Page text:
By Pat Espresso

Round 11 of the F1 world championship and still everything to play for in Germany, which is probably the only country in the series where the majority of fans will be rooting for Sebastian Vettel and Michael Schumacher.

Red Bull’s meltdown continues to fascinate. Despite the team’s protestations that harmony now rules, we will be watching intently for further signs that the split is irreparable between their  favoured driver and the number two, Mark Webber. For the neutral spectator, the Australian is surely the driver most want to see pick up the world championship tropnhy in November. It remains to be seen whether Christian Horner will honour his pledge that the driver leading the points table will get preferential treatment in terms of upgrades. Can you imagine the crowd reaction at Hockenheim if Vettel is disadvantaged in any way?

McLaren are still laughing at their good fortune this year. Producing a clearly slower car than Adrian Newey’s inspired design, they are comfortably leading the driver and team championships thanks to their consistent finishes. While Lewis Hamilton is enjoying being on top of the standings, he must wonder how his teammate Jenson Button manages to collect so many points while doing little more than driving around in circles waiting for other drivers to drop out in front of him. And if further proof of Button’s amazing good luck were needed, he is back with his girlfriend Jessica Michibata. What on earth did he do in a previous life?

For us, the most eagerly-awaited performance of the weekend is that of Ferrari. Poor Fernando Alonso appears to be coming apart at the seams while Felipe Massa looks to have lost interest in the job. Even with his engineer Rob Smedley’s warm words of encouragement, nothing it seems can make Massa go faster. After a year marked by appalling bad luck, ropey stewarding  decisions and very un-Alonso-like rashness, it is time that Ferrari got back on track. Alonso believes that he can still challenge for the championship, now it is up to Domenicali et al to provide him with the tools.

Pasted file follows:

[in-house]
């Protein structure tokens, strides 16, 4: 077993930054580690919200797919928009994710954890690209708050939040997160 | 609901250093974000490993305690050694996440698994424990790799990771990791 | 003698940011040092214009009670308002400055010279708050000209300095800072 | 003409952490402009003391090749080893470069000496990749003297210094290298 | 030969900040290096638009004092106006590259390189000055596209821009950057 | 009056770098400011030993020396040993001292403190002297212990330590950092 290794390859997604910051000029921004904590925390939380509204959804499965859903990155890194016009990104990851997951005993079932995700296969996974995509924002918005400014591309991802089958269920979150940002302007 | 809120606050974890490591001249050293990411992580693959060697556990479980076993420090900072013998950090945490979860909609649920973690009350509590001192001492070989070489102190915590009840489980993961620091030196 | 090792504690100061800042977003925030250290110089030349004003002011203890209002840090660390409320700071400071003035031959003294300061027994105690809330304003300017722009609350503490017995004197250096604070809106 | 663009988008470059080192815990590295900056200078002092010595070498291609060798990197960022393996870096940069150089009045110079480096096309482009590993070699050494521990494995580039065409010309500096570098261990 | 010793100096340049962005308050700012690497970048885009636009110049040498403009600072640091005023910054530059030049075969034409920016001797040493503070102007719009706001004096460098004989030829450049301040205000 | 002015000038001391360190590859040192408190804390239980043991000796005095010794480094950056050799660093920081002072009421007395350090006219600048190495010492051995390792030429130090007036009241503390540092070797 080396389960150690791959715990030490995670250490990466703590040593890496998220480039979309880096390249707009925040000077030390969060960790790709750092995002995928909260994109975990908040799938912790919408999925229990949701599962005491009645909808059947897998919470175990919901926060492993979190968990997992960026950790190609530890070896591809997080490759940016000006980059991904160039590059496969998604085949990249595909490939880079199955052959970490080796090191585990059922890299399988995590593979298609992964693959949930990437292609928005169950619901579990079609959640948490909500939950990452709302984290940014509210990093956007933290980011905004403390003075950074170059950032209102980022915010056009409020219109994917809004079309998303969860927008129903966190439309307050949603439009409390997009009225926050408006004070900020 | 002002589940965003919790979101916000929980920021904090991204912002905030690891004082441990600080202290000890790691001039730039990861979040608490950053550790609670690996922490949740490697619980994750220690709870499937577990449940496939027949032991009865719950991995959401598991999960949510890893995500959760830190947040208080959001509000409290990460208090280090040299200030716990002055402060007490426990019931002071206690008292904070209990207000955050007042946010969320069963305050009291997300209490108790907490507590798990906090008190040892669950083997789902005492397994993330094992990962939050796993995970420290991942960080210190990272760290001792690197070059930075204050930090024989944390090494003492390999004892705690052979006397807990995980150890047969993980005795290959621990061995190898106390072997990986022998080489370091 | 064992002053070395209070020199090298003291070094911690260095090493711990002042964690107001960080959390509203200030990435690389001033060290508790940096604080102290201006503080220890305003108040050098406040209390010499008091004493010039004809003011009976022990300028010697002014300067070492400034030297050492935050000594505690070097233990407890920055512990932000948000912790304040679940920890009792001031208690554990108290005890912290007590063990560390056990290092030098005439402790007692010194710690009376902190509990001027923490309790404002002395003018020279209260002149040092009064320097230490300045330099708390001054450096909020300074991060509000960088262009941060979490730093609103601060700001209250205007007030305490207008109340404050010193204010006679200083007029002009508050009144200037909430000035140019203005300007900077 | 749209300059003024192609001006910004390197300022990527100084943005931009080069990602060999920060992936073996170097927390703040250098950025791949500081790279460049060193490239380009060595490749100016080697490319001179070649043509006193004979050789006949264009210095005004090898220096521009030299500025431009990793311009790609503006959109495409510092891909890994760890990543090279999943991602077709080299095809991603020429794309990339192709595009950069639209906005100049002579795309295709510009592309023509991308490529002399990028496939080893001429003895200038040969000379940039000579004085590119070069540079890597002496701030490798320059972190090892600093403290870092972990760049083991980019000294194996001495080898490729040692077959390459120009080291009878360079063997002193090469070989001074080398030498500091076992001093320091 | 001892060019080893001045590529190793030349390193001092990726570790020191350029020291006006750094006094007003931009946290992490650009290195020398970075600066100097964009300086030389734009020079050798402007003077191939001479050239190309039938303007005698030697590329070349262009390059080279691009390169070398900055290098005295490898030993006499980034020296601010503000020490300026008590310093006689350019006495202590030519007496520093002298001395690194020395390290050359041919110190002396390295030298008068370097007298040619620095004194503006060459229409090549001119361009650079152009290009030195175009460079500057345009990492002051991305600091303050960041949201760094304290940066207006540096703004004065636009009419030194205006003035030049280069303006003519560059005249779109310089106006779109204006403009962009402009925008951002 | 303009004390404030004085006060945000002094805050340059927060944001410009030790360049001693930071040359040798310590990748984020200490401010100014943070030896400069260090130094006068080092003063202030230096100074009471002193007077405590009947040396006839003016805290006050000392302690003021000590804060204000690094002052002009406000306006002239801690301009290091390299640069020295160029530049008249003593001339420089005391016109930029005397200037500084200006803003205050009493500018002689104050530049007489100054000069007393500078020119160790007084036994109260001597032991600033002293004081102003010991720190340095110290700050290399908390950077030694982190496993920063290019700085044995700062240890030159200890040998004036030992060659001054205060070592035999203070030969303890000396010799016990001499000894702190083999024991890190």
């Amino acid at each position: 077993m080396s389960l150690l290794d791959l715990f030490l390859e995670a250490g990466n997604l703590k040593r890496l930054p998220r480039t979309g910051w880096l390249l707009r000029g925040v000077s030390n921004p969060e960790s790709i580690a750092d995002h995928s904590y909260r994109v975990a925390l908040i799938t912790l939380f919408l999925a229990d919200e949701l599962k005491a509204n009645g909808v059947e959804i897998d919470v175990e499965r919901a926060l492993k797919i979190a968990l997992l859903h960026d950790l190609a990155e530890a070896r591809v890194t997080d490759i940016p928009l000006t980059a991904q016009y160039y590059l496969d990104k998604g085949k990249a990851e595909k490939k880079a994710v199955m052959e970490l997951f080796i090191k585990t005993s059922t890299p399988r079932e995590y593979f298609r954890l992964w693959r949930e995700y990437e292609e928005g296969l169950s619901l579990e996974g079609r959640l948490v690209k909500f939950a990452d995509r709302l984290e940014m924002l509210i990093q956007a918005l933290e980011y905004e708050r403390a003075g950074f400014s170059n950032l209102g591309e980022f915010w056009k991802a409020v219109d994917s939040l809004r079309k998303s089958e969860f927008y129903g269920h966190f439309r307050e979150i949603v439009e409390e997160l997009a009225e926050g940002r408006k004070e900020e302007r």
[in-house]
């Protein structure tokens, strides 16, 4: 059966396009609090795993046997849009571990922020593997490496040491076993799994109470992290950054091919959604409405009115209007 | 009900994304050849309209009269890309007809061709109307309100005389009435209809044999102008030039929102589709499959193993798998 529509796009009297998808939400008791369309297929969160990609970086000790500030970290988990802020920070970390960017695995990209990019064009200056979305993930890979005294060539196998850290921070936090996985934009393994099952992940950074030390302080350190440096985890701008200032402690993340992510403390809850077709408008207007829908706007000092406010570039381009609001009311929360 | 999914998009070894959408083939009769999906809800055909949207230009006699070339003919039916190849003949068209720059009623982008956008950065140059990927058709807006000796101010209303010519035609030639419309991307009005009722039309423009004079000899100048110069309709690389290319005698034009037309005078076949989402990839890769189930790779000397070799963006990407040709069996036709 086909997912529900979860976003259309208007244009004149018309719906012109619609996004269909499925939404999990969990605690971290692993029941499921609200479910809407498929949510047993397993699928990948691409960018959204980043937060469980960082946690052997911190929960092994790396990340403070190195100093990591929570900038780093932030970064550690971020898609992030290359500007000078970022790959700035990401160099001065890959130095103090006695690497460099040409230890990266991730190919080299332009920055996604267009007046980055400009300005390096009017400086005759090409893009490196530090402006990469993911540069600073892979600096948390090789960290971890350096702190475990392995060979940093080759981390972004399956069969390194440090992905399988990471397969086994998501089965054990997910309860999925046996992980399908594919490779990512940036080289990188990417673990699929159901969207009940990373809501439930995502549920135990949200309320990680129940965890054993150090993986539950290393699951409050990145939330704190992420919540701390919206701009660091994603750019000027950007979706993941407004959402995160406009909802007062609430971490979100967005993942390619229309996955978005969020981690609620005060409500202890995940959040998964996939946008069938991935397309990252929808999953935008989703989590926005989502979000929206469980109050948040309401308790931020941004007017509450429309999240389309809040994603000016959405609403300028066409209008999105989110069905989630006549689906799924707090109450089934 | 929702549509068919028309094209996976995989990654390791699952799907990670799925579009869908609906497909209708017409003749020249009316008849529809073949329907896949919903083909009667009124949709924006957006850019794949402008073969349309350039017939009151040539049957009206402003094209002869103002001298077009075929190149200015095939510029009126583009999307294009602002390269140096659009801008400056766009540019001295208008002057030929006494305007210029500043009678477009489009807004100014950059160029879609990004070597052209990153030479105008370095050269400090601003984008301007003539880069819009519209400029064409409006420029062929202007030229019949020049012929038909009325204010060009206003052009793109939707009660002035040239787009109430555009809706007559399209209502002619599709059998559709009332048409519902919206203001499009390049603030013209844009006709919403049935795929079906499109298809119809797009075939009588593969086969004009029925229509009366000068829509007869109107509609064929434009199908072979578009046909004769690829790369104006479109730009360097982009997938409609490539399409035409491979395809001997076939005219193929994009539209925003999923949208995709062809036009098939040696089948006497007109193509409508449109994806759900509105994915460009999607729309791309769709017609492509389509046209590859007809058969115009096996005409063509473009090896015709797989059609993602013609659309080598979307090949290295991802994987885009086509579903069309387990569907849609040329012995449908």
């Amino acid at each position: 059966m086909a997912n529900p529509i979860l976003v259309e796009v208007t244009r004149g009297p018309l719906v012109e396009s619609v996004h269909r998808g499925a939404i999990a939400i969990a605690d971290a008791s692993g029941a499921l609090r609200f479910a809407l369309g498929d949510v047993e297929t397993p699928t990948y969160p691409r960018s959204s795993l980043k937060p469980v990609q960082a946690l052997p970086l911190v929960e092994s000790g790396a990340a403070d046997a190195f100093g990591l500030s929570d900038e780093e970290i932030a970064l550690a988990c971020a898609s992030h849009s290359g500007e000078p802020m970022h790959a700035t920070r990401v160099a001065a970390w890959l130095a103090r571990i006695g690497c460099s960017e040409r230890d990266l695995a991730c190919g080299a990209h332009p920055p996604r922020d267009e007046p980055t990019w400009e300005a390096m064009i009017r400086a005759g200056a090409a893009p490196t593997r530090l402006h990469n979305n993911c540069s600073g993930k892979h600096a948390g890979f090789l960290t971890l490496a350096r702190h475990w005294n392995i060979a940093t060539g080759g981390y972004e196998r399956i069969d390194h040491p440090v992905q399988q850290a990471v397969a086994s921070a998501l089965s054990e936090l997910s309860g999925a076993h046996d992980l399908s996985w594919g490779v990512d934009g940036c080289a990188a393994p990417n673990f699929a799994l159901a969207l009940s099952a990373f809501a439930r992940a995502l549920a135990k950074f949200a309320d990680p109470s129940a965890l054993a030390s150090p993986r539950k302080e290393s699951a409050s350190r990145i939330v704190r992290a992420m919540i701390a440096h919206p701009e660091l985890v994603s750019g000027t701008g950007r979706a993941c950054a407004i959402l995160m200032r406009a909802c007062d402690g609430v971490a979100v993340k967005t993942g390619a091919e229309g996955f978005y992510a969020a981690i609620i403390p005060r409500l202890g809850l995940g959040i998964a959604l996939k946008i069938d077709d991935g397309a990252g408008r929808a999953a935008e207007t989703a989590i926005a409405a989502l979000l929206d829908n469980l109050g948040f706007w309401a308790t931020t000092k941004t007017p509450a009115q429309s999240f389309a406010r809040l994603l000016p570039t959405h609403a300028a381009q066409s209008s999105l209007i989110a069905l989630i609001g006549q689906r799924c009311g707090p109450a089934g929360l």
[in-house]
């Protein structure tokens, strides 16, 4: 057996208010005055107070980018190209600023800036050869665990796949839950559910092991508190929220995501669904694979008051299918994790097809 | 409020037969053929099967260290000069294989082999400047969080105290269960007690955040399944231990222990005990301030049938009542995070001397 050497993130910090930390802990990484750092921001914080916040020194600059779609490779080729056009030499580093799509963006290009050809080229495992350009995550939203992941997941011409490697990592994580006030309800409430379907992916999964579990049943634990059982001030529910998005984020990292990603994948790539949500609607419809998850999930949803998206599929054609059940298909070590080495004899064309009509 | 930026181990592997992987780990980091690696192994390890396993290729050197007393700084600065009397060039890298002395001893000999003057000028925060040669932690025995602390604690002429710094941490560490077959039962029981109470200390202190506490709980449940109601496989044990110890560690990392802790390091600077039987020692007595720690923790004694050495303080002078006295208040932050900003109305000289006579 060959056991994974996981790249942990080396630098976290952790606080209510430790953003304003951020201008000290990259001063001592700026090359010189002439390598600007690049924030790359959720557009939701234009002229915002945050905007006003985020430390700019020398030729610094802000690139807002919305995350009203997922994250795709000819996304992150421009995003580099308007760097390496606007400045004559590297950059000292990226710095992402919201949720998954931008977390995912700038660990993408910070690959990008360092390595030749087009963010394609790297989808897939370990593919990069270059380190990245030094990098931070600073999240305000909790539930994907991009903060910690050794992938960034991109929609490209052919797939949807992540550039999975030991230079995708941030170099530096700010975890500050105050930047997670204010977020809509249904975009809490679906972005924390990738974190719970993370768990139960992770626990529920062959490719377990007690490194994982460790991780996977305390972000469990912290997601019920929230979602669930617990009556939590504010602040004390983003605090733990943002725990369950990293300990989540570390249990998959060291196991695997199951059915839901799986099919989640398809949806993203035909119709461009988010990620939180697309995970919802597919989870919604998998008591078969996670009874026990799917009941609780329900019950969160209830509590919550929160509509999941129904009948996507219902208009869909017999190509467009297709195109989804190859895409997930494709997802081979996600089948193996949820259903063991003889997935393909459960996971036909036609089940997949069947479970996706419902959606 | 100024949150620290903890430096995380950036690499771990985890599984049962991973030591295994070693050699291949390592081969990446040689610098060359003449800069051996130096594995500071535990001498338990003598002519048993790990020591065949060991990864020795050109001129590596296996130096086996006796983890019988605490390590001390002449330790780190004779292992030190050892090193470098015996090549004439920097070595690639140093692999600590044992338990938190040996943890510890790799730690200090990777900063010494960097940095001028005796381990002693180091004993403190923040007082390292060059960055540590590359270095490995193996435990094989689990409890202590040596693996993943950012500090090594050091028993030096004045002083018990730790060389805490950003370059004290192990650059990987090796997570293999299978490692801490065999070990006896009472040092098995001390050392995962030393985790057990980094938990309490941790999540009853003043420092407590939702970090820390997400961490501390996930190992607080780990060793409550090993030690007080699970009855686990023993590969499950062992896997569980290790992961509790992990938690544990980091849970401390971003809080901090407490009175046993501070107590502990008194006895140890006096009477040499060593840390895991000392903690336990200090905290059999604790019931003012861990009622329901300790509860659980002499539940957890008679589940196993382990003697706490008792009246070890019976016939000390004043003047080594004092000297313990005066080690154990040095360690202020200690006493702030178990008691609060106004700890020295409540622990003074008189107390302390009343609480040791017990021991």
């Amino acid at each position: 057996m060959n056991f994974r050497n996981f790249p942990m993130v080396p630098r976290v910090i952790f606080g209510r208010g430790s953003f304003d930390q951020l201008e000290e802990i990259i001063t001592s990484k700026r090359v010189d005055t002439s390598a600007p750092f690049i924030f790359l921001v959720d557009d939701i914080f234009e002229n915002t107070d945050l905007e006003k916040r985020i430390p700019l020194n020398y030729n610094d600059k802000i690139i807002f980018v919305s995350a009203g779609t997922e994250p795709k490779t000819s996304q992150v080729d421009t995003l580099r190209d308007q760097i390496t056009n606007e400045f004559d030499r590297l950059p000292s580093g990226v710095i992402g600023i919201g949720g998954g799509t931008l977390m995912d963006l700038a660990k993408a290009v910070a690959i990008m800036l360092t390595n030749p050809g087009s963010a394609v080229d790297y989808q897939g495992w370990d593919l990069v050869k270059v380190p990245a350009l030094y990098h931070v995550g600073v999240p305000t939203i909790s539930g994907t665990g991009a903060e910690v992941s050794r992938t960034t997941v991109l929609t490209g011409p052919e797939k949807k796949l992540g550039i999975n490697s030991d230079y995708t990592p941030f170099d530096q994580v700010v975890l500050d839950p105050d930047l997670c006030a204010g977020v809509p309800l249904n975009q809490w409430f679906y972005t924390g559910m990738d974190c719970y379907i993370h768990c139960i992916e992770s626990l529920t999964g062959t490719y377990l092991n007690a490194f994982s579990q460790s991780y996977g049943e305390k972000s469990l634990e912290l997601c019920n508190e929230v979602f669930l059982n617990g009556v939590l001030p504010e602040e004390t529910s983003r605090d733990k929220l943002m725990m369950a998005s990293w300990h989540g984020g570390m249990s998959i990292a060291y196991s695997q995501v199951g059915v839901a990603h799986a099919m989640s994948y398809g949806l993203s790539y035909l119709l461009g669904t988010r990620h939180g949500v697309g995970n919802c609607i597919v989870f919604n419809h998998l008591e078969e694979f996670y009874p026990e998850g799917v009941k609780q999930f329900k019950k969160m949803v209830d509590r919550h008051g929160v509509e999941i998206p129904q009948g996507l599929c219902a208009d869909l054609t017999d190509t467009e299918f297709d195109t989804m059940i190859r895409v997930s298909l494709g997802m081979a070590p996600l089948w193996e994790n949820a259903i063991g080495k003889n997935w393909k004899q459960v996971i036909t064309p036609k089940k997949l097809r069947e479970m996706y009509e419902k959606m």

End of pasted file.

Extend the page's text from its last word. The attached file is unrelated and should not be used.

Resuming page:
Nico Rosberg is likely to spoil Michael Schumacher’s triumphant return to Hockenheim on Sunday. The youngster has consistenly outperformed the veteran and is a constant reminder just how far off the pace the German is since coming back to F1. I wonder if a poor showing in front of his home fans will force him to re-think his three-year plan to regain F1 supremacy and call it quits. I can find no one, apart from Ross Brawn and Norbert Haug, who thinks Schumacher  was right to return and still supports his decision despite some truly dismal performances unworthy of such a champion. The Mercedes team have a big enough problem making their car competitive. They really don’t need to have an underperforming ex-champion on a giant ego trip slowing their progress.

Sauber too will be hoping to continue their recent strong performances at Hockenheim, as will Force India and the resurgent Rubens Barrichello in the Williams. The midfield runners, led by Robert Kubica in the Renault, are set for some serious battles and provide an extra diversion for the fans.

Among the new arrivals, only Lotus look to be serious contenders for survival in the F1 jungle. We will keep our fingers crossed for Jarno Trulli and Heikki Kovalainen that they can get to the finish and hopefully score some much-needed points to cement the team’s successful start. Financial problems at HRT and a difficult debut for Virgin mean that both teams have a mountain to climb just to stay in F1.

What seems certain is that the German GP will be as compelling as the previous 10 races this year. McLaren with the blown diffuser, Red Bull with two drivers desperate to beat one another, and Ferrari who just need to show that they now have a car capable of beating their rivals are the ingredients for the perfect Sunday afternoon cocktail.


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